HIPAA–What Can Pharmacists Say?

I have been inundated with HIPAA cases recently.  Of these, only a few had merit.  It seems like someone gave the public a bad lesson in this law and it is being mis-interpreted so badly that every word spoken by a pharmacist is considered a HIPAA violation.

This is not helped by employers whose HIPAA  training takes the same tone.  Most of these programs take the attitude that words spoken in the pharmacy should be few and so innocuous that those hearing them might not even understand what is being addressed.

The Health Insurance Portability and Accountability Act was enacted to, among other things, protect patient privacy.  Many states had highly differing laws regarding the privacy of medical information in different settings, and there was no federal example or precedent to follow.  Several provisions address what and how much Protected Health Information (PHI) can be obtained, passed along to other parties, and used in counseling.  It even goes so far as to specify the destruction of PHI—specific garbage cans, who can have access to it, etc. However, while well meaning, the law has created a number of issues, among the top being verbal HIPAA violations in the pharmacy.

These usually arise because most pharmacies, while not physically accessible, are so open that words spoken in the prescription area can be easily overheard by the visiting public.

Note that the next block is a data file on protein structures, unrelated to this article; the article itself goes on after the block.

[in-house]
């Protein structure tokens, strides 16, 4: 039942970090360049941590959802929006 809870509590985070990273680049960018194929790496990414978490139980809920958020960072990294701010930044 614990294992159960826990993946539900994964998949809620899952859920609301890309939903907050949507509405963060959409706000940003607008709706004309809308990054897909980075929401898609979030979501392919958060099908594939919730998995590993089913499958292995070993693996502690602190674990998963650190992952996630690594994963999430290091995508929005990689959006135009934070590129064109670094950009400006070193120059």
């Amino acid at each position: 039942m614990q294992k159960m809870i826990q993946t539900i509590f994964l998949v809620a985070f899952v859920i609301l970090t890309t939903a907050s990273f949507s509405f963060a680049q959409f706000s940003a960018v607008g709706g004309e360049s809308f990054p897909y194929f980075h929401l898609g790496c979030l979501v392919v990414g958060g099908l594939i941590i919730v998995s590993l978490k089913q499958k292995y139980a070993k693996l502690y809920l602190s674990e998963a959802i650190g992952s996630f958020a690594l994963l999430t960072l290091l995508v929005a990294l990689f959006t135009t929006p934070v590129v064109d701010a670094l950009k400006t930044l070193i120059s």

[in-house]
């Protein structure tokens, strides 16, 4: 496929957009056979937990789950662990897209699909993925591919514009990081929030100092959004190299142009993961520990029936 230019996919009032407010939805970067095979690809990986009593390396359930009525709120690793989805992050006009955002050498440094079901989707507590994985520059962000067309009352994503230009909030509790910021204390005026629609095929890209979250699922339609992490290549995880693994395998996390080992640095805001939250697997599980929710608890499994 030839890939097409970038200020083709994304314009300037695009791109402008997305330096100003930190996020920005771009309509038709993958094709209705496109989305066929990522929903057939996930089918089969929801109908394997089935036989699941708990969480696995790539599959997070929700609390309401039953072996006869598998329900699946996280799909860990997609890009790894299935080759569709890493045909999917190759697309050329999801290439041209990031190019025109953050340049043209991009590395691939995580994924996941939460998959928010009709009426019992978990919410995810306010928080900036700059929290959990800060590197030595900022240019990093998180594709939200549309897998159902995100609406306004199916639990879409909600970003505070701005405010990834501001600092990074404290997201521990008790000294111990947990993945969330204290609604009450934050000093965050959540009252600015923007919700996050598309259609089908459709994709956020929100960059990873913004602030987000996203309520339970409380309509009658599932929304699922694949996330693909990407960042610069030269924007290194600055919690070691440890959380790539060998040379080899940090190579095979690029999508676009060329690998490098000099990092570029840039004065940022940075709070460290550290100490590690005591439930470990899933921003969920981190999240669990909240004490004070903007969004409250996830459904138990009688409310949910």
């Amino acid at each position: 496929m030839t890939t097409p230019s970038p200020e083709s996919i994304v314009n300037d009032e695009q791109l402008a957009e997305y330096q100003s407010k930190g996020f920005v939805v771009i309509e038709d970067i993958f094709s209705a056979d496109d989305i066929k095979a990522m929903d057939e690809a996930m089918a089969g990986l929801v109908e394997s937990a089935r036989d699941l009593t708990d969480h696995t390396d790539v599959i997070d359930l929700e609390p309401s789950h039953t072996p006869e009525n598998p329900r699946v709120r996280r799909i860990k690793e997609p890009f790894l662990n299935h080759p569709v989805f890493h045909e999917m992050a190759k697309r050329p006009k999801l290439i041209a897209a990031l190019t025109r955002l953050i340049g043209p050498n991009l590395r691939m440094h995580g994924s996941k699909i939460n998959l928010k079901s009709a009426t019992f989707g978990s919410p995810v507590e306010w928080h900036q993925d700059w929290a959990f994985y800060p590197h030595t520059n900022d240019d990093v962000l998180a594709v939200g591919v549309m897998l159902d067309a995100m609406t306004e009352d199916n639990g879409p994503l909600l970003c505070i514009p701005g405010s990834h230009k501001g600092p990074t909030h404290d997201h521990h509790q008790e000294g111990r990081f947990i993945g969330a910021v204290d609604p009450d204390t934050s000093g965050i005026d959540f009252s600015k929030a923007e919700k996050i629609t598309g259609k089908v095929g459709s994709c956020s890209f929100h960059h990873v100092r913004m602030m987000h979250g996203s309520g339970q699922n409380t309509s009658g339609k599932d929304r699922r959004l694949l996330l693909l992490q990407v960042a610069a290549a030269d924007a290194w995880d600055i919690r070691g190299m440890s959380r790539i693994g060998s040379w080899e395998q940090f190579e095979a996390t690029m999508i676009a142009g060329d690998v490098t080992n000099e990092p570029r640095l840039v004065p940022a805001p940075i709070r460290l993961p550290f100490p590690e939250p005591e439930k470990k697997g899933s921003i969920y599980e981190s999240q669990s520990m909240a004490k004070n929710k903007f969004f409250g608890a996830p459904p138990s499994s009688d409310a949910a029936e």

This discussion does not include counseling.  HIPAA acknowledges that counseling may well be overheard as many states do not mandate private counseling areas but rather understand that pharmacies are public forums.  Counseling is vitally important to proper and timely health care.  Therefore, counseling is generally acknowledged to have NO privacy or privilege or confidential nature.

What the public does not realize is that there are three primary HIPAA exemptions.  For these, health care providers are under only one constraint in the use of PHI.  These exceptions are 1) communications  with  the patient, 2)  billing and3)  communications between healthcare providers providing direct care to the patient.

The latter is often misconstrued as being communications between two or more entities at different locations: pharmacy and doctor’s office, doctor’s office and hospital, etc.  BUT this also includes persons in the same space, such as a prescription area of a pharmacy, such as discussions between two pharmacists, a pharmacist and a technician, and a pharmacist and a pharmacy intern.

These conversations may be overheard and someone may become aware of some PHI regarding a patient of the pharmacy.  However, these conversations are important and essential to proper and timely medical care—weighing the public hearing a piece of PHI against the patient’ s health and well-being—there is no doubt which way this needs to come down.  That is why these discussions are exempted from HIPAA.